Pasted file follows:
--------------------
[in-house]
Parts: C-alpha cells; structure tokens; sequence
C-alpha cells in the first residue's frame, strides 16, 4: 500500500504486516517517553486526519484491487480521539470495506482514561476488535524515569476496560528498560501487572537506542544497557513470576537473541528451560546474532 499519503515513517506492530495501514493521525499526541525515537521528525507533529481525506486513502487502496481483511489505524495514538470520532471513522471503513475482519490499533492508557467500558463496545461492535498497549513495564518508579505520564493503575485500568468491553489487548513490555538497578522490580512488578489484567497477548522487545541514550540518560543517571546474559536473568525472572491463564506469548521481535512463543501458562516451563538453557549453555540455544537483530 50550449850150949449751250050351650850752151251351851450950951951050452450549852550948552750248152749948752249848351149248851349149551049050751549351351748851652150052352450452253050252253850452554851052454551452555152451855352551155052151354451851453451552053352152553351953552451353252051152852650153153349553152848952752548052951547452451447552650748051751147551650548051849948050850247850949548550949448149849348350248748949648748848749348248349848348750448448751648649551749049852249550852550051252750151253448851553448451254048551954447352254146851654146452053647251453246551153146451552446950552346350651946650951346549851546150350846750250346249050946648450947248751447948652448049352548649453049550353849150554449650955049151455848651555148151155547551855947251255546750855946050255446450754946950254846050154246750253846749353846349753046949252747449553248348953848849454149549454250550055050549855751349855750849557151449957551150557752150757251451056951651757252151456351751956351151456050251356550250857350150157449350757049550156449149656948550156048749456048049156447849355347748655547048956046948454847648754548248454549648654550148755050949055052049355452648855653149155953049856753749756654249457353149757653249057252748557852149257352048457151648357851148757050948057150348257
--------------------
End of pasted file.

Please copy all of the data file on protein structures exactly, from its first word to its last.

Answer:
[in-house]
Parts: C-alpha cells; structure tokens; sequence
C-alpha cells in the first residue's frame, strides 16, 4: 500500500504486516517517553486526519484491487480521539470495506482514561476488535524515569476496560528498560501487572537506542544497557513470576537473541528451560546474532 499519503515513517506492530495501514493521525499526541525515537521528525507533529481525506486513502487502496481483511489505524495514538470520532471513522471503513475482519490499533492508557467500558463496545461492535498497549513495564518508579505520564493503575485500568468491553489487548513490555538497578522490580512488578489484567497477548522487545541514550540518560543517571546474559536473568525472572491463564506469548521481535512463543501458562516451563538453557549453555540455544537483530 50550449850150949449751250050351650850752151251351851450950951951050452450549852550948552750248152749948752249848351149248851349149551049050751549351351748851652150052352450452253050252253850452554851052454551452555152451855352551155052151354451851453451552053352152553351953552451353252051152852650153153349553152848952752548052951547452451447552650748051751147551650548051849948050850247850949548550949448149849348350248748949648748848749348248349848348750448448751648649551749049852249550852550051252750151253448851553448451254048551954447352254146851654146452053647251453246551153146451552446950552346350651946650951346549851546150350846750250346249050946648450947248751447948652448049352548649453049550353849150554449650955049151455848651555148151155547551855947251255546750855946050255446450754946950254846050154246750253846749353846349753046949252747449553248348953848849454149549454250550055050549855751349855750849557151449957551150557752150757251451056951651757252151456351751956351151456050251356550250857350150157449350757049550156449149656948550156048749456048049156447849355347748655547048956046948454847648754548248454549648654550148755050949055052049355452648855653149155953049856753749756654249457353149757653249057252748557852149257352048457151648357851148757050948057150348257